A faith-based organization in the Philippines called for a stop to what it called the “blatant red-tagging and display of violence” against indigenous peoples in the central part of the country.
In a statement issued on March 6, the group Living Laudato si’ said state forces should “dig into the roots of the marginalization and suffering” of indigenous communities instead of “red-tagging.”
The group made the call following the failed attempt on the life of lawyer Angelo Karlo Guillen, counsel of the 16 Tumandok tribal people who were earlier arrested for alleged links to communist rebels.
On Dec. 30, 2020, nine Tumandok leaders were killed while 16 others were arrested during a raid conducted by the national police.
On February 28, village chief Julie Catamin, a key witness in the defense for the tribe members, was killed by still unidentified assailants.
“These continuing attacks on indigenous people and lawyers, especially those opposing the Anti-Terror Law and development aggression must stop,” read the Living Laudato si’ statement.
Since 2016, the Tumandok tribe has been opposing the construction of a mega-dam in Iloilo province because it allegedly threatens to displace about 17,000 people in 16 tribal communities.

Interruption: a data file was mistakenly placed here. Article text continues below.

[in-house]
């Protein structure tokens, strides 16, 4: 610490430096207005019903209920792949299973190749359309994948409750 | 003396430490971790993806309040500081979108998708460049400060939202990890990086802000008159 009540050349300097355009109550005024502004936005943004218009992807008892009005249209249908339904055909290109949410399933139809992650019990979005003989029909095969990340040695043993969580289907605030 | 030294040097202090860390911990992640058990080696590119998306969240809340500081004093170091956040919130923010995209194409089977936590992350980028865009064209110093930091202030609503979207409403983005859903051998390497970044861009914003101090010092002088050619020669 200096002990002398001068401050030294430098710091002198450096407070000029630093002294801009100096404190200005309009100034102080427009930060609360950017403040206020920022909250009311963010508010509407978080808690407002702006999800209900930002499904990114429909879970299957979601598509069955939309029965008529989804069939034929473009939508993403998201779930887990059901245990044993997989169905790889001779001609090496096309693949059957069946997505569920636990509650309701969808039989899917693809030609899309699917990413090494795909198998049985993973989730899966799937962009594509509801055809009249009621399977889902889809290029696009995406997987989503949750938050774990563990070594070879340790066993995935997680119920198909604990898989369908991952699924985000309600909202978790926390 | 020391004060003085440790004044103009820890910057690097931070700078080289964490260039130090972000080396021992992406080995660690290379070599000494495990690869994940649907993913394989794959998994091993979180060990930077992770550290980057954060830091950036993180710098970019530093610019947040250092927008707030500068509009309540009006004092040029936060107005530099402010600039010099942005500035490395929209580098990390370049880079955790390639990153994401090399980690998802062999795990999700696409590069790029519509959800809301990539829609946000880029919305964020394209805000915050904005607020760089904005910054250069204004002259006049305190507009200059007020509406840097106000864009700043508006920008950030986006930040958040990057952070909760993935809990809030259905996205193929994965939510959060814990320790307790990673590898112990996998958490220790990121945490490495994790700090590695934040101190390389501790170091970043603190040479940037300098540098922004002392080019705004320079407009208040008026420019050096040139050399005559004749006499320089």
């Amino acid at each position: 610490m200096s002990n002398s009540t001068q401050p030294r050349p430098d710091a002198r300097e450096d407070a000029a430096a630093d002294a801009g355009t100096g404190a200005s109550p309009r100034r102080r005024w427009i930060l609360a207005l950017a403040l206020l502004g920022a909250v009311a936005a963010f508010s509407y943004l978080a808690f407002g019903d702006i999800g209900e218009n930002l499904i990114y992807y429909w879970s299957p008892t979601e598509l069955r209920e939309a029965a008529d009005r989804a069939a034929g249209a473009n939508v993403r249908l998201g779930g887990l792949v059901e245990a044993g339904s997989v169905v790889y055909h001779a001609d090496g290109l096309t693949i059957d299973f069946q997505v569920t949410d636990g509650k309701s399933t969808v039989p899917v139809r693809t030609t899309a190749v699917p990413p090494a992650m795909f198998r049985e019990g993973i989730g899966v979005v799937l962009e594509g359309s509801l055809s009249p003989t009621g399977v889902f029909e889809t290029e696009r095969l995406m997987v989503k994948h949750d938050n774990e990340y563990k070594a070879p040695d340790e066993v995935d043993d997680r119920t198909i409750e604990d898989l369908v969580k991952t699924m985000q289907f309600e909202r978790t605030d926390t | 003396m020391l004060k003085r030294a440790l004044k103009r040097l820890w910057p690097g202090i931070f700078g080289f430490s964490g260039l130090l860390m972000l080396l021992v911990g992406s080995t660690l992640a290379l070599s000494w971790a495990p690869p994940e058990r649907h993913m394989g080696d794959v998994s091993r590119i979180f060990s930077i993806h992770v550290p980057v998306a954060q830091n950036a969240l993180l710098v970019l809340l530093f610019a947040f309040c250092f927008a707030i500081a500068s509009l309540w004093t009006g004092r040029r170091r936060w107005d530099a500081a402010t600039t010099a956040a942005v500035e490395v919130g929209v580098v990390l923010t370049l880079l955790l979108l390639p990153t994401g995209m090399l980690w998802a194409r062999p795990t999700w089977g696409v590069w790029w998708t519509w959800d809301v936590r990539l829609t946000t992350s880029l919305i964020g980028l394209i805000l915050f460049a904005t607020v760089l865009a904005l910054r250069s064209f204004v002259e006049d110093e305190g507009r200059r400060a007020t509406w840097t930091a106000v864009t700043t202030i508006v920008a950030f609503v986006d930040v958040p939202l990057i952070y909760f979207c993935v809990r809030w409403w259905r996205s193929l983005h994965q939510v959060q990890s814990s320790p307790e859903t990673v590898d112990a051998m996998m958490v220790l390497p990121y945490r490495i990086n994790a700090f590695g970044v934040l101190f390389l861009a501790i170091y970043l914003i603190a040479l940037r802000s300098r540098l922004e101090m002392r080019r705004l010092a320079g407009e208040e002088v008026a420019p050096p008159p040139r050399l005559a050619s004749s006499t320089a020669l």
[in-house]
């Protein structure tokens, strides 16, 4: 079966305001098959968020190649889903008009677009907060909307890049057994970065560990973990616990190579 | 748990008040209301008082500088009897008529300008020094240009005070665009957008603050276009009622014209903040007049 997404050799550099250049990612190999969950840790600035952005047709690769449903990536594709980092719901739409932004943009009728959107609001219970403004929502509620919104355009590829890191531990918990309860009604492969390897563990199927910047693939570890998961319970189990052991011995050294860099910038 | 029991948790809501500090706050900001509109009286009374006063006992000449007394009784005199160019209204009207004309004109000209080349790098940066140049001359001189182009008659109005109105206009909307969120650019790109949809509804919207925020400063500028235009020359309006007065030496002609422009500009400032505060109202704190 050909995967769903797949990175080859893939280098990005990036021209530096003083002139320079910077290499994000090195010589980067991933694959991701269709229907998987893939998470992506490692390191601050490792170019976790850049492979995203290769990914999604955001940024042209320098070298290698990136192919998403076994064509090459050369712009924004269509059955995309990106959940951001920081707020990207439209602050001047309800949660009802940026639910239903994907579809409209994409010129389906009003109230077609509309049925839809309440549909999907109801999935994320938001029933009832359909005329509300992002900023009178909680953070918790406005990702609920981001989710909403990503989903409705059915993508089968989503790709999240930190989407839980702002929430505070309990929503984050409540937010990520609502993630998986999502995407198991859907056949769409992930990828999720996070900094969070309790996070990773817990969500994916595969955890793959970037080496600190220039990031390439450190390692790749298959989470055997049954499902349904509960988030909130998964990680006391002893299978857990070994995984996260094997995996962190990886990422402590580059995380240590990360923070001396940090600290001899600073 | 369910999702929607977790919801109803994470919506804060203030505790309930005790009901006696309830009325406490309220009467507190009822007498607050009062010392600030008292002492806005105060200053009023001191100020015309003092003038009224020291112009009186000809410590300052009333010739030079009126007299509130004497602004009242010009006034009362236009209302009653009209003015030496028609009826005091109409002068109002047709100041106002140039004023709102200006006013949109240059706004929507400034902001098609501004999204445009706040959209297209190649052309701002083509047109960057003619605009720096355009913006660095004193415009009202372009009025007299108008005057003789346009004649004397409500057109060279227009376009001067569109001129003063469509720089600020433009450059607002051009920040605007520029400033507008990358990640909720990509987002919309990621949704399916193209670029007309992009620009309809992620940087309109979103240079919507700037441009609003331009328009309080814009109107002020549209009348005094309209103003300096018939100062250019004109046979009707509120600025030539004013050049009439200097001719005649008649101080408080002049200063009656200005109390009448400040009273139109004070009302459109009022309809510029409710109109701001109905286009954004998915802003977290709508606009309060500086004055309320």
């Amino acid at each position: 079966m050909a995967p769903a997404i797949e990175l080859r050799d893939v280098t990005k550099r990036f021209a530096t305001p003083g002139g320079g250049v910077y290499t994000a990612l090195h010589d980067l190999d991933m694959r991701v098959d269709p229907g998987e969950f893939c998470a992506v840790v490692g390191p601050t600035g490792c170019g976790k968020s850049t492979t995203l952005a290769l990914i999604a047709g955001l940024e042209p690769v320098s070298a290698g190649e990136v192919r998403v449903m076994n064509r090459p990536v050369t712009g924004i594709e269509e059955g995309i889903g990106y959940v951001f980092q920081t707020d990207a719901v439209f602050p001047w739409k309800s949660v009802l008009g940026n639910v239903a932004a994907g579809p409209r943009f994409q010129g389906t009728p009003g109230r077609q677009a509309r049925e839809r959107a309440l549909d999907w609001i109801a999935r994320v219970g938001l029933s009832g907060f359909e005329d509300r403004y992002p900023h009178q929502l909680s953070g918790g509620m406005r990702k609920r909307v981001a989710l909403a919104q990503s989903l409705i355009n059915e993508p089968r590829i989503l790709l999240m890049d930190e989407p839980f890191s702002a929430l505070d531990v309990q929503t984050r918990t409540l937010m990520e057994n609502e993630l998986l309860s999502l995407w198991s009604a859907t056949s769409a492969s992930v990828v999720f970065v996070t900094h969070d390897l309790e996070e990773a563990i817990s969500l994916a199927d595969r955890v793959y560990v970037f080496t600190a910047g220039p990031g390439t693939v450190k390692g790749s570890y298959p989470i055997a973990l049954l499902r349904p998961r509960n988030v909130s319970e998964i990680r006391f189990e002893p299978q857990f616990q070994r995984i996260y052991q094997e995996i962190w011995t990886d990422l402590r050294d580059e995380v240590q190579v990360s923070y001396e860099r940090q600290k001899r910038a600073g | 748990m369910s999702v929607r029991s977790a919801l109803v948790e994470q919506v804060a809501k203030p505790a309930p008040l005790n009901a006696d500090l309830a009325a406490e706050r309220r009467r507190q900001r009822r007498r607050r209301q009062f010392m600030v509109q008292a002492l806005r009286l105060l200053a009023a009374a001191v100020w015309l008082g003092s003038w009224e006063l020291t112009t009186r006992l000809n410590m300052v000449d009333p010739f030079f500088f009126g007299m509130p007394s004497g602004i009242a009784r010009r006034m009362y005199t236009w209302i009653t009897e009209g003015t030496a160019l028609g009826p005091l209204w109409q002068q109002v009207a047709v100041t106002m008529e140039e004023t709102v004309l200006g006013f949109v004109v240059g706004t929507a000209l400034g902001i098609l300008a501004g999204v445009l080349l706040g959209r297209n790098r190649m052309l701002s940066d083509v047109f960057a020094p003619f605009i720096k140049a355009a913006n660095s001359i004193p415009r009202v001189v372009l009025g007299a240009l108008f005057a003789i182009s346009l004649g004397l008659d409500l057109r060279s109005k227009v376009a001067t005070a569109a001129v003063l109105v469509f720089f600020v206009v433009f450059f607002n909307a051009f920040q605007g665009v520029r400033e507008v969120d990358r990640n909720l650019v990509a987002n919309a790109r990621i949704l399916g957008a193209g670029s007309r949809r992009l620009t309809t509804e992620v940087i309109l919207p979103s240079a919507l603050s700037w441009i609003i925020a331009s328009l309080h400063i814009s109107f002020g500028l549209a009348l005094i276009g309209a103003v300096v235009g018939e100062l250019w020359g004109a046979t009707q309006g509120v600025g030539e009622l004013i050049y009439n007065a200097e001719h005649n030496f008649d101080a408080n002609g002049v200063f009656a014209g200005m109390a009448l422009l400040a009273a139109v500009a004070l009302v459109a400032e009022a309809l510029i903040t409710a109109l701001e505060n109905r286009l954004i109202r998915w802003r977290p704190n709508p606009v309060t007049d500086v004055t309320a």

The church group renewed the call of seven Catholic bishops in the central Philippines for a “thorough investigation by an independent body” into the killings.
On January 17, the prelates in the Metropolitan See of Capiz and Jaro issued a pastoral statement urging the government to “stop the killings” and “respect the rights of people to live in peace.”
The pastoral letter also called on the Philippine military to stop its operations in tribal territories “so that our brothers and sisters, the Tumandoks, can go home and live in peace again.”
Leave a Reply